Tilapia in Intensive Co-culture
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Intensive tilapia co-culture is the commercial production of various species of tilapia in conjunction with one or more other marketable species. Tilapia are attractive as a co-cultured fish because of their potential to improve water quality, especially in penaeid shrimp ponds, by consuming plankton and detritus and by altering pathogenic bacterial populations while increasing marketable production.

Following introductory chapters covering ecological aspects of co-culture, tilapia feeding habits, historical use, and new models, Tilapia in Intensive Co-Culture is divided into co-culture in freshwater and marine environments. Co-culture core information is presented on Vibrio control, high-rate aquaculture processes, aquaponics, tilapia nutrient profile, and tilapia niche economics and marketing in the U.S, and with carp, catfish, freshwater and marine shrimp in the Americas, the Middle East, and Asia.

Tilapia in Intensive Co-Culture is the latest book in the prestigious World Aquaculture Society (WAS) Series, published for WAS by Wiley Blackwell. It will be of great use and interest to researchers, producers, investors and policy makers considering tilapia co-culture in terms of environmental and economic sustainability.


Peter W. Perschbacher is retired Associate Professor of Aquaculture and Fisheries at the University of Arkansas at Pine Bluff, USA.

Robert R. Stickney is Professor Emeritus Oceanography and former Sea Grant Director at Texas A & M University in College Station, USA.


List of Contributors ix

Foreword xi

Randall Brummett

Preface xv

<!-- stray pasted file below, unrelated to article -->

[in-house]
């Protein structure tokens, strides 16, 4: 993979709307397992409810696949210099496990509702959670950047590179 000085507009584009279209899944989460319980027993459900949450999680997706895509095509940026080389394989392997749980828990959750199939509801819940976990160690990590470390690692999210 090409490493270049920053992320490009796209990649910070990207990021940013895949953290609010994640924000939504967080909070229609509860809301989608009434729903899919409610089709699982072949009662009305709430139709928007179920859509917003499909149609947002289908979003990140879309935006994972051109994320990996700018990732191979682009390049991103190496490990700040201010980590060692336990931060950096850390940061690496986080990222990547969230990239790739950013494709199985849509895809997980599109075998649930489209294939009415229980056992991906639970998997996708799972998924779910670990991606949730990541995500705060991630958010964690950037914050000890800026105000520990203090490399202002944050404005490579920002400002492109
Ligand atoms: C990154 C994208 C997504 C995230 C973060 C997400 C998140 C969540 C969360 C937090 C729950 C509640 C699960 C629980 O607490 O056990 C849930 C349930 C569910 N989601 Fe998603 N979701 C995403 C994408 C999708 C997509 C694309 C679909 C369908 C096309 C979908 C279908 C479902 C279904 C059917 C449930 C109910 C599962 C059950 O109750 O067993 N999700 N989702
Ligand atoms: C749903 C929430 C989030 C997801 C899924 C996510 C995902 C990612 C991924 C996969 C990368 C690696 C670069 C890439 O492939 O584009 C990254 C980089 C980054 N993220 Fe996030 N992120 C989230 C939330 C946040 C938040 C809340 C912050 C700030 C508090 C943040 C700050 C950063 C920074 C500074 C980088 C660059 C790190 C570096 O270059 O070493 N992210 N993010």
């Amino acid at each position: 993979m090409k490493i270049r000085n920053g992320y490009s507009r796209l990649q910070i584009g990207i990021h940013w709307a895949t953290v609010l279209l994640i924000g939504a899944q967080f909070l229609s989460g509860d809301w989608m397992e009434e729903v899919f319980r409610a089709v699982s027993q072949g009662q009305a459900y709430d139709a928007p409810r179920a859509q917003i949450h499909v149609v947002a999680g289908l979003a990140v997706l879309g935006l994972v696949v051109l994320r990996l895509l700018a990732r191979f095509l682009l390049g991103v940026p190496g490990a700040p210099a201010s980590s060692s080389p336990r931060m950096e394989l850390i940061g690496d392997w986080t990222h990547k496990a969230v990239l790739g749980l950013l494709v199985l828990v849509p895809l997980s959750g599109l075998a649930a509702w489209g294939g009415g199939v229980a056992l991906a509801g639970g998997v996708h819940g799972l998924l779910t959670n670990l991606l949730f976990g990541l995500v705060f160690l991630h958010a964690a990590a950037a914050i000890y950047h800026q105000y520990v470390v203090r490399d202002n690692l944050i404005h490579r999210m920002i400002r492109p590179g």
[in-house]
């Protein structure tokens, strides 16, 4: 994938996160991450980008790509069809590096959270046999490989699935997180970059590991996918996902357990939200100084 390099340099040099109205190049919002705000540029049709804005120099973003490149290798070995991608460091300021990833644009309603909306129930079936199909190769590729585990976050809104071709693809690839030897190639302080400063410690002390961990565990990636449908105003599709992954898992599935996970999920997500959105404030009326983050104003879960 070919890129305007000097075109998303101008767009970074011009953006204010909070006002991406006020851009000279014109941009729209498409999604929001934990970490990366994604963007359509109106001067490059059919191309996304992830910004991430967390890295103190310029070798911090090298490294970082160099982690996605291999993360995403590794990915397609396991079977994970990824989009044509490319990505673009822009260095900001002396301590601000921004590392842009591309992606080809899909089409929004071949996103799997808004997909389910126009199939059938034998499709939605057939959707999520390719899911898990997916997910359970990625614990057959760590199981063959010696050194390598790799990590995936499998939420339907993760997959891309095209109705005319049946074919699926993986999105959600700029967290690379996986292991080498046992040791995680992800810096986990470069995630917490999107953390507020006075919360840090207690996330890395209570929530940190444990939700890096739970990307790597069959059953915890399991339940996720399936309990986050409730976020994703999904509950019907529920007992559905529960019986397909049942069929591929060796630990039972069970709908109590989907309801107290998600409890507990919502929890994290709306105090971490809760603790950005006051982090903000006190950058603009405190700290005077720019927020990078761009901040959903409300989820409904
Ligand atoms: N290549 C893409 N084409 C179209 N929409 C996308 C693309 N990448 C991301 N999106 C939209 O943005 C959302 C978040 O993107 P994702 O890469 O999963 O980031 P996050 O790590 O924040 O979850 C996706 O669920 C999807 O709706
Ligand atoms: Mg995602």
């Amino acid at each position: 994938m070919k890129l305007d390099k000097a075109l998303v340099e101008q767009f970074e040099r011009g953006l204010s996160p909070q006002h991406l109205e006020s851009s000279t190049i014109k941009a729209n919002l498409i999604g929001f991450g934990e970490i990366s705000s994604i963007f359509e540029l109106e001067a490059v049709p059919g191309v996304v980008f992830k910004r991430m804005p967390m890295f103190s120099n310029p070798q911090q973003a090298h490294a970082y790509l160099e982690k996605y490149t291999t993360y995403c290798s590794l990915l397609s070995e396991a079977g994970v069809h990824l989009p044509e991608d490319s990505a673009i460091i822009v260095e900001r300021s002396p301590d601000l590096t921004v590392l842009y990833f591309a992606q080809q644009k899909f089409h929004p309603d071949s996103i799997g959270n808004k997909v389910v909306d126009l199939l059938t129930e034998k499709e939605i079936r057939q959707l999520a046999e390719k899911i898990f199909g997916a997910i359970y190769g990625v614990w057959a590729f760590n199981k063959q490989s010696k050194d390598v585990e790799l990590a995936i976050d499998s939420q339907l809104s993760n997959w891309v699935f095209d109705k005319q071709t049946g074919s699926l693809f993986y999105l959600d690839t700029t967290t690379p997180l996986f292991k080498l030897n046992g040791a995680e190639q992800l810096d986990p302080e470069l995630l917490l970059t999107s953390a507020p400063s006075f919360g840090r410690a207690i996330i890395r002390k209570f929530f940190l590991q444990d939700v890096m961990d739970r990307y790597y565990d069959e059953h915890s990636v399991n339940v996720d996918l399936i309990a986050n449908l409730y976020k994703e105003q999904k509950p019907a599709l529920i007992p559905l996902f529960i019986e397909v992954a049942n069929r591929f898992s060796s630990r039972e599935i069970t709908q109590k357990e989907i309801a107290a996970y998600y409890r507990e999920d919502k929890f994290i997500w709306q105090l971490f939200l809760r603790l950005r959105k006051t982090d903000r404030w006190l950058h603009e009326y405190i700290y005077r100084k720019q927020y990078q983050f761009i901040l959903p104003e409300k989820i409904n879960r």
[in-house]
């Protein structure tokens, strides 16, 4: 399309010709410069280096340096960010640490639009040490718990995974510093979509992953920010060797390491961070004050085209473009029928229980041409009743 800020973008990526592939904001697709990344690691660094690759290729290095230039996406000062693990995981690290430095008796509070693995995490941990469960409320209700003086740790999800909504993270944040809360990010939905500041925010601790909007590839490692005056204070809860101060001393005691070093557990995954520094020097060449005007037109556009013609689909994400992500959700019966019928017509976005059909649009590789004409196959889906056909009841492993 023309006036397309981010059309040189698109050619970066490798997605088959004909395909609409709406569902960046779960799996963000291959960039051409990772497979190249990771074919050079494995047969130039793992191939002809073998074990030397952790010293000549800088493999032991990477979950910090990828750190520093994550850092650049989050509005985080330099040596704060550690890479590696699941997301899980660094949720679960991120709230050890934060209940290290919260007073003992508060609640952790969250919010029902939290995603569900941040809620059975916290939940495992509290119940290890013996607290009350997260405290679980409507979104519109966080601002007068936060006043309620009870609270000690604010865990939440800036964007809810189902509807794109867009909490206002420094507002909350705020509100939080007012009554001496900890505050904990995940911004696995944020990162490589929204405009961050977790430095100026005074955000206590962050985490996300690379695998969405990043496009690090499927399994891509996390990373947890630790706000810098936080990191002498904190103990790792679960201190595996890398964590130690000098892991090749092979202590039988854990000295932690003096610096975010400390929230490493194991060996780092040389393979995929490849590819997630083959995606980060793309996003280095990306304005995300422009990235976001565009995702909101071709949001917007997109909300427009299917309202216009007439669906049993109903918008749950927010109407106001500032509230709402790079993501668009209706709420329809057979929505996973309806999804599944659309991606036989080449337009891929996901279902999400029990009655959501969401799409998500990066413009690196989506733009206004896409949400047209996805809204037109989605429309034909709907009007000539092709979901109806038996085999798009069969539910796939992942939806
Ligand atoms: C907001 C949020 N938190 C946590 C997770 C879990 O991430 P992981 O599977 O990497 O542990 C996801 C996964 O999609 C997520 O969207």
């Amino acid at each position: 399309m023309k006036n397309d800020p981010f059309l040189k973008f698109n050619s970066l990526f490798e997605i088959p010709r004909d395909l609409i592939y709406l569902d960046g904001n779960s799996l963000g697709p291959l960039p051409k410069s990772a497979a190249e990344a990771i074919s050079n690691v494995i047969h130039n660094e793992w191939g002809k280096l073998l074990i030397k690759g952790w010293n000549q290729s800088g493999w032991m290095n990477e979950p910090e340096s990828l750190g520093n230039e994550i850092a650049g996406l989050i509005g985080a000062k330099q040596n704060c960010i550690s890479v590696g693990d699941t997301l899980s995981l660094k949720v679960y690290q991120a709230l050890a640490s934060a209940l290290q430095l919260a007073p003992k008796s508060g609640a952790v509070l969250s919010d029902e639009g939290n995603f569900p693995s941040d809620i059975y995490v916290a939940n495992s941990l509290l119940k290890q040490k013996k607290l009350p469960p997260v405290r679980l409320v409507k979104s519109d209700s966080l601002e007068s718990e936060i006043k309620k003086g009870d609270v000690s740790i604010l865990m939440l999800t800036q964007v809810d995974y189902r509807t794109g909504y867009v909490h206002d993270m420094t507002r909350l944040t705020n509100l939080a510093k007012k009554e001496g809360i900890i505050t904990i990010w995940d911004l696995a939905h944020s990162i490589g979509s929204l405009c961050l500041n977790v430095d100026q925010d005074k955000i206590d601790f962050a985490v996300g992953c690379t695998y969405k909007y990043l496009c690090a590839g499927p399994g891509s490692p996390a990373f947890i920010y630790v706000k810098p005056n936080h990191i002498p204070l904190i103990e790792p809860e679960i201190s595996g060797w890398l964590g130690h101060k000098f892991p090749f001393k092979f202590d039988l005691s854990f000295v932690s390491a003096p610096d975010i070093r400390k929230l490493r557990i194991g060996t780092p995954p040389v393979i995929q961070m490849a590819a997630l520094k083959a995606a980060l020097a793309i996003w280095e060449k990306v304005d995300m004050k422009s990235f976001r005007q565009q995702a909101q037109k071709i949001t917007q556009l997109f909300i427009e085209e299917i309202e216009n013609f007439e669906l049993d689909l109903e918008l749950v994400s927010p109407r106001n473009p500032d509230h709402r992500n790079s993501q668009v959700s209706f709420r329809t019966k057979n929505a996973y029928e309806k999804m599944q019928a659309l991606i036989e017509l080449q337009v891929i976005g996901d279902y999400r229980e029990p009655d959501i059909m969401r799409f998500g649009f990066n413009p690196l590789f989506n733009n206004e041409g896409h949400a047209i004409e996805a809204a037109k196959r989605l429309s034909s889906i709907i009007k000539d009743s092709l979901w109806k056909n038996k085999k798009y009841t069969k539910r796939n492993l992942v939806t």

Chapter 1. Ecological Basis of Tilapia Co-culture Systems 1
Ana Milstein and Martha Hernández

Chapter 2. Tilapia Feeding Habits and Environmental Tolerances 25
Robert R. Stickney

Chapter 3. Historical Use of Tilapia in Intensive Co-culture 36
Peter W. Perschbacher

Chapter 4. New Models and Rationales 50
Robert R. Stickney, Peter W. Perschbacher, and Nick Parker

Chapter 5. Sustainability Needs and Challenges: Marine Systems 71
Robert R. Stickney and Robert W. Brick

Chapter 6. Luminous Vibrio and the Greenwater Culture of the Tiger Shrimp Penaeus monodon with Tilapia 81
Gilda D. Lio-Po

Chapter 7. Tilapia–Shrimp Polyculture 94
Kevin M. Fitzsimmons and Erfan Shahkar

Chapter 8. Sustainability Needs and Challenges: Freshwater Systems 114
Peter W. Perschbacher

Chapter 9. Pond Co-culture with Catfish Research in the Americas, with Emphasis on Cage-Confined Tilapia 129
Peter W. Perschbacher

Chapter 10. Tilapia Co-culture in Cages and In-pond Raceways 148
Michael Masser

Chapter 11. Tilapia–Macrobrachium Polyculture 156
Michael B. New and Wagner C. Valenti

Chapter 12. Tilapia in High-Rate Aquaculture Processes 186
David E. Brune

Chapter 13. Tilapia Co-culture in Egypt 211
Abdel-Fattah M. El-Sayed

Chapter 14. Tilapia Co-culture in Israeli Fishponds and Reservoirs 237
Ana Milstein

Chapter 15. Aquaponics 246
Rebecca L. Nelson

Chapter 16. Nutrient Profiles of Tilapia 261
Ioannis T. Karapanagiotidis

Chapter 17. The Economics of Small-Scale Tilapia Aquaculture in the United States 306
Siddhartha Dasgupta and Richard C. Bryant

Appendix 1. Field Key to the Commonly Cultured Tilapias, with Species Synopses 319
Peter W. Perschbacher

Appendix 2. World Hybrid Tilapia Literature 1980–2014∗ 324
Frank J. Schwartz

Scientific Names Index 333

Topical Index 335

Color Plates appear after page 318